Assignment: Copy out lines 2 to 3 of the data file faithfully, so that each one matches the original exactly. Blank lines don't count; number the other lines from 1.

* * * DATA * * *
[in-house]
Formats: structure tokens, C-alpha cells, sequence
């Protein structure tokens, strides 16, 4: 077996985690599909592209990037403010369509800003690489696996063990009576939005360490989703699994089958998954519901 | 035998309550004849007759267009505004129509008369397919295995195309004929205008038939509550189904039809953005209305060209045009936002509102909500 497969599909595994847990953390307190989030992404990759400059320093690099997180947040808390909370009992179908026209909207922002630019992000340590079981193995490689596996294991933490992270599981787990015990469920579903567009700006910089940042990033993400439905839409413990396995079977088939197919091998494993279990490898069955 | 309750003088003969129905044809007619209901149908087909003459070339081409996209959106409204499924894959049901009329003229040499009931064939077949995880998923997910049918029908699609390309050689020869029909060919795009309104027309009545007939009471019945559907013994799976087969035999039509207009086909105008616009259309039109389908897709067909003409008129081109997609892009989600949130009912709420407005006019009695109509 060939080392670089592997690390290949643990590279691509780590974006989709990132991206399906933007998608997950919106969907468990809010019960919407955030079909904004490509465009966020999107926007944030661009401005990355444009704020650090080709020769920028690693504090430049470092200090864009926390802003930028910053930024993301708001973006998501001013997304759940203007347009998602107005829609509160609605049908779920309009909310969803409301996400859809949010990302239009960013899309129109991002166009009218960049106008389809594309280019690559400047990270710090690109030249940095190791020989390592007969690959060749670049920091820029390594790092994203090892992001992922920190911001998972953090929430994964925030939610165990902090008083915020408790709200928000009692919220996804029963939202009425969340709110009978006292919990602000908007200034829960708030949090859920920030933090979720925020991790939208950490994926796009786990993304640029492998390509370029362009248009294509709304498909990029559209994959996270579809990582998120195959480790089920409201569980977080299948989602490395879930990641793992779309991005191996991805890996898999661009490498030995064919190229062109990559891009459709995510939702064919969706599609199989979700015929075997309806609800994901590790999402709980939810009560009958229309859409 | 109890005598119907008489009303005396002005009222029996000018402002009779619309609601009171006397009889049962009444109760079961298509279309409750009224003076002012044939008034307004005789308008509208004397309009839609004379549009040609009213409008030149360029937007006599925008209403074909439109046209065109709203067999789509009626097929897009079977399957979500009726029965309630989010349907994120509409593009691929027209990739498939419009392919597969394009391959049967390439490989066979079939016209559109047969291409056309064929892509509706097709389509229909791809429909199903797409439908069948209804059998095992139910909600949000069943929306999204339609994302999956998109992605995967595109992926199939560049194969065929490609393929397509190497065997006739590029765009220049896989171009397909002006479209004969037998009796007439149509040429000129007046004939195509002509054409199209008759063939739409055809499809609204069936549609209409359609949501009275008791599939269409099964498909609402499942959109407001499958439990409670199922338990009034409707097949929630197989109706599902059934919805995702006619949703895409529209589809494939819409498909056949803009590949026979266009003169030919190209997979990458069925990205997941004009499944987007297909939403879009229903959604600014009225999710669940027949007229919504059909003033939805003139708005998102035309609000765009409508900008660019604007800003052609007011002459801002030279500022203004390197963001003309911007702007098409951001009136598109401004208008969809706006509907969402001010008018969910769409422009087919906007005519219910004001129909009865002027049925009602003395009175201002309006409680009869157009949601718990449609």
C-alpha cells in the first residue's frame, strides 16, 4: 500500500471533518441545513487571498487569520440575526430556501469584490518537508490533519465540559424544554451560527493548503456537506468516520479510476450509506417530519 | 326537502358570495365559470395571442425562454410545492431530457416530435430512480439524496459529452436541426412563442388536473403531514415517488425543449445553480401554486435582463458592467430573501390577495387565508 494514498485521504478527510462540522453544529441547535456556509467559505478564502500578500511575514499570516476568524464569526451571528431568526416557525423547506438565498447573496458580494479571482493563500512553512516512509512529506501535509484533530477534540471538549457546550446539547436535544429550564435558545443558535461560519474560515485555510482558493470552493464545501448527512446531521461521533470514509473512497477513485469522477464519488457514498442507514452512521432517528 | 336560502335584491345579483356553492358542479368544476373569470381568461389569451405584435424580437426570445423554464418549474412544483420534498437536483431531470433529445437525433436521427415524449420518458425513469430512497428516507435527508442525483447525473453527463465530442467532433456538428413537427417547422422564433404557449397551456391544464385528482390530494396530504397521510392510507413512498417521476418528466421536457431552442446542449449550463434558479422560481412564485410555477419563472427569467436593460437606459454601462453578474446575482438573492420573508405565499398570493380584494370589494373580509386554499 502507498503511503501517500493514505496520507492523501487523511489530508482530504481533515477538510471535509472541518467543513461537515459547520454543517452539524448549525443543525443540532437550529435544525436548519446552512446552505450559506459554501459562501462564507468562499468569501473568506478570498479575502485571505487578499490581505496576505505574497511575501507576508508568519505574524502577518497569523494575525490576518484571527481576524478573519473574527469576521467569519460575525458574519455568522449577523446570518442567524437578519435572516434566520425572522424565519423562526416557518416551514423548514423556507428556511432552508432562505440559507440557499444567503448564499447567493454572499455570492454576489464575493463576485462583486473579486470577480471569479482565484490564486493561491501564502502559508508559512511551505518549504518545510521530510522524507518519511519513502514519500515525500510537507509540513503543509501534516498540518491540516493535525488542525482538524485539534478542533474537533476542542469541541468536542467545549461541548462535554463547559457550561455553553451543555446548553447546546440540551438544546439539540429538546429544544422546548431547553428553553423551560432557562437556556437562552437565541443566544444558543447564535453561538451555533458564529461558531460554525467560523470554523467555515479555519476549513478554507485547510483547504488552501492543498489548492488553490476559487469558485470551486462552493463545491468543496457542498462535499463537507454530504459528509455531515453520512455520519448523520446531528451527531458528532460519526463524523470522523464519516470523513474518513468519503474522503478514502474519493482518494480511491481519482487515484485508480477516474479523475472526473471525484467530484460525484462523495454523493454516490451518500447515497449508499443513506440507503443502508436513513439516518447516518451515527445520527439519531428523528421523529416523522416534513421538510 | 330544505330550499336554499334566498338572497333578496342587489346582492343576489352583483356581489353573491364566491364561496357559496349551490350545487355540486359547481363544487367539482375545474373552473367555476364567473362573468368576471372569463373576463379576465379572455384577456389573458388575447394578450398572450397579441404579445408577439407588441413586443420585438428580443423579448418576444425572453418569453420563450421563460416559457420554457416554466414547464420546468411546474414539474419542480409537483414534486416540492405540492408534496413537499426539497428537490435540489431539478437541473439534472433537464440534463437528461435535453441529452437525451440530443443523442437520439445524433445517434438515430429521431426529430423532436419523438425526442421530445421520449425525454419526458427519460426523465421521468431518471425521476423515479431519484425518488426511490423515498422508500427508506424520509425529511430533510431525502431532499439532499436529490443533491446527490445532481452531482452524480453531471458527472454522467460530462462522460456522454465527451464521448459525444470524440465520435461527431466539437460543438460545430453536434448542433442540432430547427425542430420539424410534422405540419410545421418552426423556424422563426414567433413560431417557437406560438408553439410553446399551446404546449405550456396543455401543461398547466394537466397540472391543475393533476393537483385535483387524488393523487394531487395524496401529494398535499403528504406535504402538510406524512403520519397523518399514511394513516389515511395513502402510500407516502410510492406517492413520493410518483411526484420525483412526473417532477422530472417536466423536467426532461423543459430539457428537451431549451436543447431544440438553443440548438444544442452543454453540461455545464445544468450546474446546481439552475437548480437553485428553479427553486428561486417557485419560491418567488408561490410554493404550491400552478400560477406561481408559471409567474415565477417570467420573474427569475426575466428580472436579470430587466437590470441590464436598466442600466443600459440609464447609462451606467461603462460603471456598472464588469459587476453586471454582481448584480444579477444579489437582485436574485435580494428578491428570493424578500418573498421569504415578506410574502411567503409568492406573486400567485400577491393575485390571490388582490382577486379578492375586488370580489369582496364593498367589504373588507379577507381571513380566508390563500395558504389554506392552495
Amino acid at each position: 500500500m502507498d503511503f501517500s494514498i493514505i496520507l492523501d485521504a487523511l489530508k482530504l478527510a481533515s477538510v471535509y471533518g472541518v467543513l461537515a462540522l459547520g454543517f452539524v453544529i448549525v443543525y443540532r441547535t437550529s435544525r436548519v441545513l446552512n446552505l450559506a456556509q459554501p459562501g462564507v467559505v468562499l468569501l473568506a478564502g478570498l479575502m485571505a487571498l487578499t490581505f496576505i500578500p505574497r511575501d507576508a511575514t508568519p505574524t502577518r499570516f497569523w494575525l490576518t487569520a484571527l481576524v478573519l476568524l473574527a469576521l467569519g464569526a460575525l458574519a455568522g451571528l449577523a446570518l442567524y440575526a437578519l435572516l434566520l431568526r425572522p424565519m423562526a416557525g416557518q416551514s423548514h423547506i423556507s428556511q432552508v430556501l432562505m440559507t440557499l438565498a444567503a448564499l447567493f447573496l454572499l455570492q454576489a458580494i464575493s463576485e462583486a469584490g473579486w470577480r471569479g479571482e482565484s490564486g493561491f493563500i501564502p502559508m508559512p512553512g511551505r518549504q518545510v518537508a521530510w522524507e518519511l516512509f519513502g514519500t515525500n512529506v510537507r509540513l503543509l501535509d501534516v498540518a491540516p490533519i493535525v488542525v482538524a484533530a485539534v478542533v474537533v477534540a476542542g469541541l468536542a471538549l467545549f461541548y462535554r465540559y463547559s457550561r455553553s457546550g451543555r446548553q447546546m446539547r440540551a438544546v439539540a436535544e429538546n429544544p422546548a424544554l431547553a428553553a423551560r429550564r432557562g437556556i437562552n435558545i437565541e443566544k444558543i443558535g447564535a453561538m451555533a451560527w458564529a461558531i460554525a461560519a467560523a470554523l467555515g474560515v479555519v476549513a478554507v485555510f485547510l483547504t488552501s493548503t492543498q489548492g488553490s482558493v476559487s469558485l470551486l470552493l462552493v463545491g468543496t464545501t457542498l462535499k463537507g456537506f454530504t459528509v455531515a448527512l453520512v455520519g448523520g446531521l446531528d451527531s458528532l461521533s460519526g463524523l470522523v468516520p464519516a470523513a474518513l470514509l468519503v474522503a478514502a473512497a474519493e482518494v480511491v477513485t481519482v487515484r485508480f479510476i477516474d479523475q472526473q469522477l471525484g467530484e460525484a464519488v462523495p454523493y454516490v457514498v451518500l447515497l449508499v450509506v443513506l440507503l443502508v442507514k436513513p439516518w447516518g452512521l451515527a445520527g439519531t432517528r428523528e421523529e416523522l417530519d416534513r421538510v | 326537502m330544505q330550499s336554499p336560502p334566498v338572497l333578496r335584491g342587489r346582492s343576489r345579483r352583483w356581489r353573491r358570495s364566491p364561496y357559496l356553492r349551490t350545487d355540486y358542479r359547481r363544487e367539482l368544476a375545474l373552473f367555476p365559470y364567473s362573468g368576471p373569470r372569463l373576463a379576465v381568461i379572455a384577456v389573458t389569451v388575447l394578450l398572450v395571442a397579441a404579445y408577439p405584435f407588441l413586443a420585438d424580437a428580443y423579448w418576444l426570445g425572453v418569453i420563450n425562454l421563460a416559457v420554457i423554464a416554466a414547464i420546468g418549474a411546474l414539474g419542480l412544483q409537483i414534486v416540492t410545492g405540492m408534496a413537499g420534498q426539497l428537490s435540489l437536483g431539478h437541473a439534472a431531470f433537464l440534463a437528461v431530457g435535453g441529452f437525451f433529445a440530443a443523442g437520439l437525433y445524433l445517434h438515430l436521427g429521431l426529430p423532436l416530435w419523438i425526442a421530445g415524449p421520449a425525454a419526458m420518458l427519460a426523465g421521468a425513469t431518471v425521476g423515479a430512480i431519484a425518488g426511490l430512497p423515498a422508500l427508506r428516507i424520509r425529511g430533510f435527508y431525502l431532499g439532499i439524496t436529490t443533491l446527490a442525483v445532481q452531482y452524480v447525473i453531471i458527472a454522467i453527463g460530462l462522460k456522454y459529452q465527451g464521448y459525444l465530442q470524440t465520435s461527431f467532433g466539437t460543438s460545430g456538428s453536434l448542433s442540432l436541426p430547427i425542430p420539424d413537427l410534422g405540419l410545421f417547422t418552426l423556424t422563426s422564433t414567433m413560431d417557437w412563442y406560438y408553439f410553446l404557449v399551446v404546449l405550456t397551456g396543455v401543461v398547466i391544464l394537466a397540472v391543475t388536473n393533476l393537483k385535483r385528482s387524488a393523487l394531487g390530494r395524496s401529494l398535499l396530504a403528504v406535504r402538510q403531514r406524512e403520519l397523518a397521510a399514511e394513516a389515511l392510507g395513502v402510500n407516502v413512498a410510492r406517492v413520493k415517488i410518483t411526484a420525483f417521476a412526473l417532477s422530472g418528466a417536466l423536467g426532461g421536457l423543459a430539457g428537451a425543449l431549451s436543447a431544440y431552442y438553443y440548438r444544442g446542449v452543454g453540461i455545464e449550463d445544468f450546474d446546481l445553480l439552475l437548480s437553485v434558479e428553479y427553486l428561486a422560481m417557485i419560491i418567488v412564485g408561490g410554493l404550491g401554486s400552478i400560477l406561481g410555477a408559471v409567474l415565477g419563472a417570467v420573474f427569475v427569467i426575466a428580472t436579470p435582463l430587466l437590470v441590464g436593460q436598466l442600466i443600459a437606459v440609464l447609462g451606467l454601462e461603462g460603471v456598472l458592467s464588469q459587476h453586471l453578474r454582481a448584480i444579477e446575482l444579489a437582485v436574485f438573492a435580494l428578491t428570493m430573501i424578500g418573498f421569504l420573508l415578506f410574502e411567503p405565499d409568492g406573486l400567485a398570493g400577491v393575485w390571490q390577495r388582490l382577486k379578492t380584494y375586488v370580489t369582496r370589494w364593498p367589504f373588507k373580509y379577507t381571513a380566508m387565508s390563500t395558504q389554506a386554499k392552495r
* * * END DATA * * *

Formats: structure tokens, C-alpha cells, sequence
């Protein structure tokens, strides 16, 4: 077996985690599909592209990037403010369509800003690489696996063990009576939005360490989703699994089958998954519901 | 035998309550004849007759267009505004129509008369397919295995195309004929205008038939509550189904039809953005209305060209045009936002509102909500 497969599909595994847990953390307190989030992404990759400059320093690099997180947040808390909370009992179908026209909207922002630019992000340590079981193995490689596996294991933490992270599981787990015990469920579903567009700006910089940042990033993400439905839409413990396995079977088939197919091998494993279990490898069955 | 309750003088003969129905044809007619209901149908087909003459070339081409996209959106409204499924894959049901009329003229040499009931064939077949995880998923997910049918029908699609390309050689020869029909060919795009309104027309009545007939009471019945559907013994799976087969035999039509207009086909105008616009259309039109389908897709067909003409008129081109997609892009989600949130009912709420407005006019009695109509 060939080392670089592997690390290949643990590279691509780590974006989709990132991206399906933007998608997950919106969907468990809010019960919407955030079909904004490509465009966020999107926007944030661009401005990355444009704020650090080709020769920028690693504090430049470092200090864009926390802003930028910053930024993301708001973006998501001013997304759940203007347009998602107005829609509160609605049908779920309009909310969803409301996400859809949010990302239009960013899309129109991002166009009218960049106008389809594309280019690559400047990270710090690109030249940095190791020989390592007969690959060749670049920091820029390594790092994203090892992001992922920190911001998972953090929430994964925030939610165990902090008083915020408790709200928000009692919220996804029963939202009425969340709110009978006292919990602000908007200034829960708030949090859920920030933090979720925020991790939208950490994926796009786990993304640029492998390509370029362009248009294509709304498909990029559209994959996270579809990582998120195959480790089920409201569980977080299948989602490395879930990641793992779309991005191996991805890996898999661009490498030995064919190229062109990559891009459709995510939702064919969706599609199989979700015929075997309806609800994901590790999402709980939810009560009958229309859409 | 109890005598119907008489009303005396002005009222029996000018402002009779619309609601009171006397009889049962009444109760079961298509279309409750009224003076002012044939008034307004005789308008509208004397309009839609004379549009040609009213409008030149360029937007006599925008209403074909439109046209065109709203067999789509009626097929897009079977399957979500009726029965309630989010349907994120509409593009691929027209990739498939419009392919597969394009391959049967390439490989066979079939016209559109047969291409056309064929892509509706097709389509229909791809429909199903797409439908069948209804059998095992139910909600949000069943929306999204339609994302999956998109992605995967595109992926199939560049194969065929490609393929397509190497065997006739590029765009220049896989171009397909002006479209004969037998009796007439149509040429000129007046004939195509002509054409199209008759063939739409055809499809609204069936549609209409359609949501009275008791599939269409099964498909609402499942959109407001499958439990409670199922338990009034409707097949929630197989109706599902059934919805995702006619949703895409529209589809494939819409498909056949803009590949026979266009003169030919190209997979990458069925990205997941004009499944987007297909939403879009229903959604600014009225999710669940027949007229919504059909003033939805003139708005998102035309609000765009409508900008660019604007800003052609007011002459801002030279500022203004390197963001003309911007702007098409951001009136598109401004208008969809706006509907969402001010008018969910769409422009087919906007005519219910004001129909009865002027049925009602003395009175201002309006409680009869157009949601718990449609």